The simple answer, I tell them, is to cut their emissions of carbon dioxide, the main greenhouse gas. The hard bit is figuring out how to do so.

Last month, I published a piece about a man who got scientists to help him figure out exactly how much additional CO2 his lifestyle has added to the atmosphere. Then he asked the scientists to help him reduce his emissions, drastically.

While Dirk Gratzel’s low-carb lifestyle is probably too extreme for most (he only showers for 45 seconds and hunts wild boar so his dog can eat meat), many of the insights drawn from his personal experiment can be applied to the public at large. 

As one of the scientists involved in the study put it to me: “We can achieve a lot if … everybody gives up what isn’t too important to them.”

So if you absolutely have to have long showers, but don’t mind cutting down meat, do that. If a protein-hungry former bodybuilder like Arnold Schwarzenegger can do it, so can you. Because meat, particularly beef, requires vastly more resources to produce than vegetables, and cows belch a lot of methane (another greenhouse gas) during their lifetime.

Sadly, for the same reasons dairy is a pretty big cause of greenhouse gas emissions. Cutting down cheese and milk will reduce your environmental footprint.

Maybe you, like many people in the developed world, enjoy airline travel or rely on it to see friends and family abroad. You feel forgoing flying just isn’ an option, but still want to cut your carbon quota? Then consider offsetting your flights. Many airlines now let you do this while booking, or you can use a third-party service such as Atmosfair. The extra money you spend (usually less than 10 percent of the regular ticket price) goes toward projects aimed at reducing carbon emissions elsewhere by the same amount your flight produces.

Car travel is another obvious source of carbon emissions, unless you drive an electric vehicle and your utility company uses only renewable sources of energy. Even if you don’t sell the car immediately, using public transport or cycling for at least some of your journeys will lower your emissions, save you money and probably improve your health.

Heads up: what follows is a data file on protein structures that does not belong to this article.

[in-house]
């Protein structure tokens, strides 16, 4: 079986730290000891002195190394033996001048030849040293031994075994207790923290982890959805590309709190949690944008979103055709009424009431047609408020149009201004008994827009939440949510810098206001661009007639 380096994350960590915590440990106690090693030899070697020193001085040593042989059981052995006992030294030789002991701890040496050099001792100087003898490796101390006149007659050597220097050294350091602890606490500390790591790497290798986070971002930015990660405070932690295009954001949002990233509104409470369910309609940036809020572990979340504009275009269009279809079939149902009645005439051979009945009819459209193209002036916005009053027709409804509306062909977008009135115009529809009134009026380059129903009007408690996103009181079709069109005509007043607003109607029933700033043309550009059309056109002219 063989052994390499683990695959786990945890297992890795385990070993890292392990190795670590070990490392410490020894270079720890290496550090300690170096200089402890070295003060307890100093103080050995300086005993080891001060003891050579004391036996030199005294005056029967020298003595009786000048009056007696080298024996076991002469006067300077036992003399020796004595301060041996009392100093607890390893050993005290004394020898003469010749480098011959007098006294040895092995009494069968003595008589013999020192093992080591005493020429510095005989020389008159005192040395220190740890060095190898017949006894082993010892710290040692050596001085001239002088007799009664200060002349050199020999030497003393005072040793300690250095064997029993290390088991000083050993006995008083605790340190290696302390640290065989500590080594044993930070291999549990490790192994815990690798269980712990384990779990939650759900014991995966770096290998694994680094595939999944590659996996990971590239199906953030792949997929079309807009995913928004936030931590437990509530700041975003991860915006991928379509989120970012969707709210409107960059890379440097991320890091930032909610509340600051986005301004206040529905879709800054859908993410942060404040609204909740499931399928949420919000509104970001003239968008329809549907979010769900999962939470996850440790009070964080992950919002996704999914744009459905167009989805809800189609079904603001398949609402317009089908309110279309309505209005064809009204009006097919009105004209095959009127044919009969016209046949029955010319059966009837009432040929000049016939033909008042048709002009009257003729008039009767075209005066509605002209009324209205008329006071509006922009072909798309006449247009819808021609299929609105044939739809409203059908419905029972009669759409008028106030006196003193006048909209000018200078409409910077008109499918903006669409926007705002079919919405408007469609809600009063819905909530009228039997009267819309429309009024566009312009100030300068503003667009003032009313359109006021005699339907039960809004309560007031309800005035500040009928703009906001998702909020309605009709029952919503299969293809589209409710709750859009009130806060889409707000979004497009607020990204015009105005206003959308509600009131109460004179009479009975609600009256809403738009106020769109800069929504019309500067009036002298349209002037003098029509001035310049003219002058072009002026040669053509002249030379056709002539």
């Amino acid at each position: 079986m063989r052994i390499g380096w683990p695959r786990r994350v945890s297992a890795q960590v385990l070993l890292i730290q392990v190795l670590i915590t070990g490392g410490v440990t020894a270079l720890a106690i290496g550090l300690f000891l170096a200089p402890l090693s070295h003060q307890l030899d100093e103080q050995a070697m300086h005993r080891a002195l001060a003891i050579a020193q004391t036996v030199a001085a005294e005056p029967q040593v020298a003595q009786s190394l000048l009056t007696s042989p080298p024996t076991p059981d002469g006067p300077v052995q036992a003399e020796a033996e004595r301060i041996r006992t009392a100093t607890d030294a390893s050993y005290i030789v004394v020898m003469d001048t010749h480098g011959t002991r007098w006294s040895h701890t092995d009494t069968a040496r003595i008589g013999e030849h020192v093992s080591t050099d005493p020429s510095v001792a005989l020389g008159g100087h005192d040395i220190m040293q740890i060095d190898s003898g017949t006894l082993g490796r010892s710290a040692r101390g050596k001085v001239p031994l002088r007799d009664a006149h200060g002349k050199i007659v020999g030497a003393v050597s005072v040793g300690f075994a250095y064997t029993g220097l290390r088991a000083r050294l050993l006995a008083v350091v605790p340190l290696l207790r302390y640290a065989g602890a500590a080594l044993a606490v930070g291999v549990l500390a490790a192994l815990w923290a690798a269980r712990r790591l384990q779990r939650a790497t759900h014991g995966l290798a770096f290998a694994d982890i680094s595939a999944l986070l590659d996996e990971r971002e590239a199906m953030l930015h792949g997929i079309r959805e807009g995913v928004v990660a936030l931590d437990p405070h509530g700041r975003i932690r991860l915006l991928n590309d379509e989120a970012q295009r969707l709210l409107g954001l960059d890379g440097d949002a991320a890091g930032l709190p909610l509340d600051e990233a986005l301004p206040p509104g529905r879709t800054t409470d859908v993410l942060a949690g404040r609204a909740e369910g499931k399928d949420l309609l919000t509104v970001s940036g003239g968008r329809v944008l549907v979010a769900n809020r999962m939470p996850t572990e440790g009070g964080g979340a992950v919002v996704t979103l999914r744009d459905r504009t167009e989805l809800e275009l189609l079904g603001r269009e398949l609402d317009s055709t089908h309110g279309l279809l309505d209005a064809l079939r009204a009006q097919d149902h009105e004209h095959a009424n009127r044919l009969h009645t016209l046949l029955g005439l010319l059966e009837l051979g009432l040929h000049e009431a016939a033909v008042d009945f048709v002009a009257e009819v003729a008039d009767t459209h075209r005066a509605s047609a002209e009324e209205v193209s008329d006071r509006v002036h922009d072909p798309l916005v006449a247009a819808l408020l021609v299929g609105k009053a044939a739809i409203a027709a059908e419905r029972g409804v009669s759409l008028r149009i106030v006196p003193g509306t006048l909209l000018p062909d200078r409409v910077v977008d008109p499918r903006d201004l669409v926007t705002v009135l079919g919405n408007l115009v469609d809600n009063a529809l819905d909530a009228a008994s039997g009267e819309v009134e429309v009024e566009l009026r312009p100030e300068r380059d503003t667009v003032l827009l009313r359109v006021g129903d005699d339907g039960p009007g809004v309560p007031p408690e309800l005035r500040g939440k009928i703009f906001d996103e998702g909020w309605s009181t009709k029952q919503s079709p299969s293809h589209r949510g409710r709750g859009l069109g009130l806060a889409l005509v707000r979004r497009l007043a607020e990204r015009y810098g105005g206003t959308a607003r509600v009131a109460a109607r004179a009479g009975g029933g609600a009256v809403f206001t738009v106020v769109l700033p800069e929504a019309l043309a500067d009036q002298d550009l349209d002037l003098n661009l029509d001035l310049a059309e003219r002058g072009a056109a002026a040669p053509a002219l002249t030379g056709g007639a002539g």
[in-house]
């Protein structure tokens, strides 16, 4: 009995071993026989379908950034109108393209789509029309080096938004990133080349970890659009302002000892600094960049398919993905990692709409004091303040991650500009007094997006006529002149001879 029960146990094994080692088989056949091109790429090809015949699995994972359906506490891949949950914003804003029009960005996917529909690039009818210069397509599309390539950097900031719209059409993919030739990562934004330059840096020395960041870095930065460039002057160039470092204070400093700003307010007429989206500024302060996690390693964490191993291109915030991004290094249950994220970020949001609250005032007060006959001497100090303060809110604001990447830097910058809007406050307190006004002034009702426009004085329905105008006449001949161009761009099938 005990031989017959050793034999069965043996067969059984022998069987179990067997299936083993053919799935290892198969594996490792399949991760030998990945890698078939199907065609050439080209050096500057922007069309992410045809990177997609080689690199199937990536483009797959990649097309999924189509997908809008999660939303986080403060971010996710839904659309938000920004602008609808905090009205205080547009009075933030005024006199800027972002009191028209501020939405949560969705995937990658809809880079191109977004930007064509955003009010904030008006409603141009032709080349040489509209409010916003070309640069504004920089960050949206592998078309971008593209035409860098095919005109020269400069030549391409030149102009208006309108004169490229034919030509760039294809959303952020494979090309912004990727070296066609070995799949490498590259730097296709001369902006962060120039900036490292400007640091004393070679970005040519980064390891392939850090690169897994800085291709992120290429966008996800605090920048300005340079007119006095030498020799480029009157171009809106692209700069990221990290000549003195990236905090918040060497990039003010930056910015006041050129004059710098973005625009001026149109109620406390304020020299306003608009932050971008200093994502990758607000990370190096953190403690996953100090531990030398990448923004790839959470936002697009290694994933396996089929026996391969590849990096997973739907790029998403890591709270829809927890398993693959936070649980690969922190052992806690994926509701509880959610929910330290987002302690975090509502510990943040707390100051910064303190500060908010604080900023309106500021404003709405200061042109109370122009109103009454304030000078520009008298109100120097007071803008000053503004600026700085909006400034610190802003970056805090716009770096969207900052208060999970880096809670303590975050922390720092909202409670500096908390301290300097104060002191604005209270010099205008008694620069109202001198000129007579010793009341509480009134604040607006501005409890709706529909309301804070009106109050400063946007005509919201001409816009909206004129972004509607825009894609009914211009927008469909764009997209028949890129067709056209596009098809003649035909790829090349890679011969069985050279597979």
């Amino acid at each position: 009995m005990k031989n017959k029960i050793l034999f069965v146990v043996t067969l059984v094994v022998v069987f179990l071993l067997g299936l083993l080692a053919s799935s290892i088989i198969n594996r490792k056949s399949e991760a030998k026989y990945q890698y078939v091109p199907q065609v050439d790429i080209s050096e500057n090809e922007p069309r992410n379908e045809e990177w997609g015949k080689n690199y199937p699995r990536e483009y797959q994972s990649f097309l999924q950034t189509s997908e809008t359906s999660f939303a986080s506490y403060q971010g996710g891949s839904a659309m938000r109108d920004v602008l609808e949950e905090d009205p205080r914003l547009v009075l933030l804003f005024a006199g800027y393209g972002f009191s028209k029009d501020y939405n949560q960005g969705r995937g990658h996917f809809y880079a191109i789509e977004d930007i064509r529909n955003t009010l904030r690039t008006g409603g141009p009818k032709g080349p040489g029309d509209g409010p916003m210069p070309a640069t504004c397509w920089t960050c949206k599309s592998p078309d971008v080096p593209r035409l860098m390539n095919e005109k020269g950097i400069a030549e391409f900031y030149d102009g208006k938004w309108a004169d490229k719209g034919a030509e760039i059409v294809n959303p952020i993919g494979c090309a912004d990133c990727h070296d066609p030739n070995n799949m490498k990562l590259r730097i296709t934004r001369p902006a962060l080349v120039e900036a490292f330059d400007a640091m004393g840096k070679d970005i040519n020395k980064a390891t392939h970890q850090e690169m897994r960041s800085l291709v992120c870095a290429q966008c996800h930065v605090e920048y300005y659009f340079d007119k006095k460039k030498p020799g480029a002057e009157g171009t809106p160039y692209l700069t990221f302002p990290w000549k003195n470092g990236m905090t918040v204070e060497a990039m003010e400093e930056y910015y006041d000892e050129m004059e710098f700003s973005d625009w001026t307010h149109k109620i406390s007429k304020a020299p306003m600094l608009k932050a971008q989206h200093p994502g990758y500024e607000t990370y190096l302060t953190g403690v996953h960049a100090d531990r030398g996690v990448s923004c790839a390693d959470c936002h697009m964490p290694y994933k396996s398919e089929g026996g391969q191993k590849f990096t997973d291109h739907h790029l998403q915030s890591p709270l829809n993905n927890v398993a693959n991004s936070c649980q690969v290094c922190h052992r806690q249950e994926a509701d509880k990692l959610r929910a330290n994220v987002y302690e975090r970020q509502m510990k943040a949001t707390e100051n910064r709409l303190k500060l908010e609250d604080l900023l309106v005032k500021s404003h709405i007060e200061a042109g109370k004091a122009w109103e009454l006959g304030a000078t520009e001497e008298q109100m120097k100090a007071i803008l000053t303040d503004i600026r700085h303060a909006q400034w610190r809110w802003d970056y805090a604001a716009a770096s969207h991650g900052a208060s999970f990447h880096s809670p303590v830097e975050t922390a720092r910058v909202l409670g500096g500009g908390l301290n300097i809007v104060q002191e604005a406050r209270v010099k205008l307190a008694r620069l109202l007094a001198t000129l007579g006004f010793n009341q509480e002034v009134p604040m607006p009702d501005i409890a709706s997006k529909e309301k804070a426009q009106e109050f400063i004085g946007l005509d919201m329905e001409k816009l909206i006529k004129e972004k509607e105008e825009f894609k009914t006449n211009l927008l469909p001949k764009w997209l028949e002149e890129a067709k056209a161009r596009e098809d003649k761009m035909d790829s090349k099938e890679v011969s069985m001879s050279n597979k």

Conscious consumption in general is a good way to shrink your carbon footprint. Do you really need that plastic gizmo? Will a second-hand one off eBay do, saving you money and CO2?

Think long-term! If you own your own home, then improving insulation is probably one of the most effective ways of reducing your emissions, because the energy savings will build up, year after year. 

Finally, there’s the impact that just talking about your carbon footprint will have on people around you and, by extension, the wider public debate. Politicians, who are often in a position to do far more than most individuals, are sensitive to what people say they’re concerned about. A sustained public debate about what can and should be done about climate change will have a profound, long-term effect. Just as public debates about slavery, women’s rights, gay rights, air pollution and nuclear safety have done in the past.

If you want to cut your carbon footprint but can’t do a full Gratzel, don’t feel bad. Most people can’t. Remember than even a few changes in your life will have an effect, especially if you manage to convince others around you to do the same.

ap environmental science

A final song for Coco Schumann

I’m sure every journalist has some stories they regret not getting round to. I know I’ve got a few.

One involved a German-Jewish musician whose life story is so amazing it’s hard to understand why they haven’t made a Hollywood movie about him yet.

Coco Schumann dodged the Gestapo as a teenager, playing ‘forbidden’ swing in Hitler’s Germany, then survived three Nazi camps and became a noted musician after the war.

For years I’d planned to interview Schumann about his life, even managed to get hold of a home phone number. But somehow other work always got in the way and there was never any great interests from the editors I’d pitched the story to, which might have prompted me to cold call him. When I did, last week, nobody picked up the phone. I wrote to his agent to check that I still had the right number.

“Regrettably Mr. Schumann isn’t available for interviews anymore due to dementia,” his agent replied. On Monday, as I was lying at home with the flu, news arrived that Coco Schumann had died.